I’m thinking about Russia this week for two reasons. In a year of big historical anniversaries, we have now arrived at the centenary of the Russian Revolution–which I must say is not getting much play here, or even in Russia apparently! Regardless of how it turned out in the end, this was an extremely consequential event, almost right up there with Luther’s revolutionary Reformation, which has received some serious commemoration across the globe. It is always interesting to me what we choose to remember and what we choose to forget. I’m also thinking about Russia now, because of an event this week sponsored by the Pickering House featuring Ambassador Emeritus Thomas R. Pickering, former US Ambassador to the United Nations (under President George H.W. Bush) and Russia (under President Clinton). The title of Ambassador Pickering’s Thursday night talk is Russia and the United States: Marriage, Separation, Divorce? , which sounds very timely indeed. I have to admit that I’m thinking about Russia for a third, much more materialistic reason too: I recently came upon a trove of porcelain propaganda plates from the first decade of the Soviet Union, and I’m obsessed with both the images and the idea of these “vessels”. The idea is so contradictory: porcelain and propaganda? Porcelain is for the elite, propaganda for the masses: why should these two things ever come together? Apparently there is a utilitarian reason: in the years after the Revolution and Civil War, shortages were great and opportunities for projection were few, but when the new government took over the famous Imperial Porcelain Factory it found a ready supply of blank porcelain plates. Russian artists were mobilized to adorn these “canvases” with revolutionary symbols and slogans, a dramatic departure from the Factory’s previous designs: hammers and sickles rather than gilded flowers. The designs are all so striking: some are symbolic, some folkloric, some futuristic, all vivid. Here are a few examples from the Hermitage, which is opening an exhibition next month titled The Voice of the Time. Soviet Porcelain: Art and Propaganda.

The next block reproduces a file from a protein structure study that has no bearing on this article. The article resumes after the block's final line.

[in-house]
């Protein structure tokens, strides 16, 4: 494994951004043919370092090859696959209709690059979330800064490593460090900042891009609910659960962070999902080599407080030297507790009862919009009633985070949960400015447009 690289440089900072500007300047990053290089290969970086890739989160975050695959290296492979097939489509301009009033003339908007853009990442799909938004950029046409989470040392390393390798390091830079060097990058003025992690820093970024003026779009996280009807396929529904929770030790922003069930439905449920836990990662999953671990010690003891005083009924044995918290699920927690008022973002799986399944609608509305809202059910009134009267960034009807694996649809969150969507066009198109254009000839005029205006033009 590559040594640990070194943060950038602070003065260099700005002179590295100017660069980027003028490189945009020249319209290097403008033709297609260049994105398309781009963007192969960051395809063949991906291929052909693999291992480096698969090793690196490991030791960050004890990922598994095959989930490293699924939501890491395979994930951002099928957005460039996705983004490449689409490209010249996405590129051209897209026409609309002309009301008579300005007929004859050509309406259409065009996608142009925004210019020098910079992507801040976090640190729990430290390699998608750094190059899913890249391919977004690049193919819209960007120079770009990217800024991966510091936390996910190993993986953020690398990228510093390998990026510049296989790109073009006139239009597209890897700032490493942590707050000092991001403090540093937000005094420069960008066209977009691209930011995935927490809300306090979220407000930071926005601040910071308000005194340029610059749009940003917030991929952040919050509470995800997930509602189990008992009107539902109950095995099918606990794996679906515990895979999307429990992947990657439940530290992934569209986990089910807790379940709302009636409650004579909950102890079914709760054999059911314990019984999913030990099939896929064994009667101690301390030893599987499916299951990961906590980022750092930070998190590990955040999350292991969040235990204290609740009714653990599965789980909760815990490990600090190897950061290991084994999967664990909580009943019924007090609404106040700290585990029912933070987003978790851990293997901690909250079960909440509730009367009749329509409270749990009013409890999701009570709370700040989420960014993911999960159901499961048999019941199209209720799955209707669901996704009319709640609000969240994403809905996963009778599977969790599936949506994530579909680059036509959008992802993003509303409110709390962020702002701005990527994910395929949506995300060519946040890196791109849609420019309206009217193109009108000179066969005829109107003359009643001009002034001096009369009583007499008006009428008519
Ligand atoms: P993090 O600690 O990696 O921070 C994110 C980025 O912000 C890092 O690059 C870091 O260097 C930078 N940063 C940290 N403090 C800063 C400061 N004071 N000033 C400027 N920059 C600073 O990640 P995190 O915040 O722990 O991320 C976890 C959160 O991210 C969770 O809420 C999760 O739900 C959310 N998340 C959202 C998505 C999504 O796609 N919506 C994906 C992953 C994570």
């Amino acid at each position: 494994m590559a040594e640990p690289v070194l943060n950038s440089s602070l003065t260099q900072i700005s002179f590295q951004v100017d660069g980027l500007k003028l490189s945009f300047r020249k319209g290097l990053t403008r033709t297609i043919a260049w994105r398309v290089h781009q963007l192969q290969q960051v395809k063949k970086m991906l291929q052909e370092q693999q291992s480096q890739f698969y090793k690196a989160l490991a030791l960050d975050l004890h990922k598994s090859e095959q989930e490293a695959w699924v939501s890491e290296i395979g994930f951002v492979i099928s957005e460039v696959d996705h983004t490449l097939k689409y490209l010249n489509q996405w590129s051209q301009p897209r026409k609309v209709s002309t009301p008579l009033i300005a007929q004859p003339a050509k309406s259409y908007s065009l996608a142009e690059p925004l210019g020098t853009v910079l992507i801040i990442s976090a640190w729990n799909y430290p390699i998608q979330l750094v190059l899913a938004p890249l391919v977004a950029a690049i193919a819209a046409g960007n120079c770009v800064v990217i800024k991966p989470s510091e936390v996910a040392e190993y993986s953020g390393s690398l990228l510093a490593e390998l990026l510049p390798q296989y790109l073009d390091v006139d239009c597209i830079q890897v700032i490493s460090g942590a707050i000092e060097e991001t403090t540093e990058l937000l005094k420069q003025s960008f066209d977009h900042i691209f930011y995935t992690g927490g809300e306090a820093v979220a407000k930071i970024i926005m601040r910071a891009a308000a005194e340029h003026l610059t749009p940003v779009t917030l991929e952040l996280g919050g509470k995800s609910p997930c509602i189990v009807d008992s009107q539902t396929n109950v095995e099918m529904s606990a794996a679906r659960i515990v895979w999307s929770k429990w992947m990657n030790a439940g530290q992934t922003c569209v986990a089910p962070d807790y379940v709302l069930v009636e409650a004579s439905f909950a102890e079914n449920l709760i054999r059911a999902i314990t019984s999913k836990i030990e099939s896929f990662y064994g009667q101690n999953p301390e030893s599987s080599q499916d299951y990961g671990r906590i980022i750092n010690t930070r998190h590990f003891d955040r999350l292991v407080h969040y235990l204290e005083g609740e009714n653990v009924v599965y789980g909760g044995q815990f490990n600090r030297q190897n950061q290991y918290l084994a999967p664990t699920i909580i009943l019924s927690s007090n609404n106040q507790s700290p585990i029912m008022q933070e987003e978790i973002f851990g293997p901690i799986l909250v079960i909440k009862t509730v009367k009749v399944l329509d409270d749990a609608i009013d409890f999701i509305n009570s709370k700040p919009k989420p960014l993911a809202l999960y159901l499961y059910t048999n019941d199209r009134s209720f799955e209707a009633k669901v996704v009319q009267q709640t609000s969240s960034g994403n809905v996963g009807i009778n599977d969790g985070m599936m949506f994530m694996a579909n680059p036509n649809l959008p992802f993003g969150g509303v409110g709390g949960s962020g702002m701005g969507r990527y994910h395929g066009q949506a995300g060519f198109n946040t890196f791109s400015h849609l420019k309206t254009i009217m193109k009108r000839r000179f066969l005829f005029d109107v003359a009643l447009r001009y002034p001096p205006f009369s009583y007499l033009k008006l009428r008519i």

“Red Man” with “All Power to the Soviets” banner, Mikhail Adamovich and Maria Kirillova, 1921; “Red Genius” with the slogan “We will Emblazon the World with the Third International”, Alisa Golenkina, 1920.
“The Star”, Mikhail Adamovich, 1921; “Large Star with Sheaf “, Nina Zander, Sergey Chekhonin and L.Vychegzhanin, 1921; “Who Does Not Work, Neither Will He Eat”, Maria Lebedeva, 1920.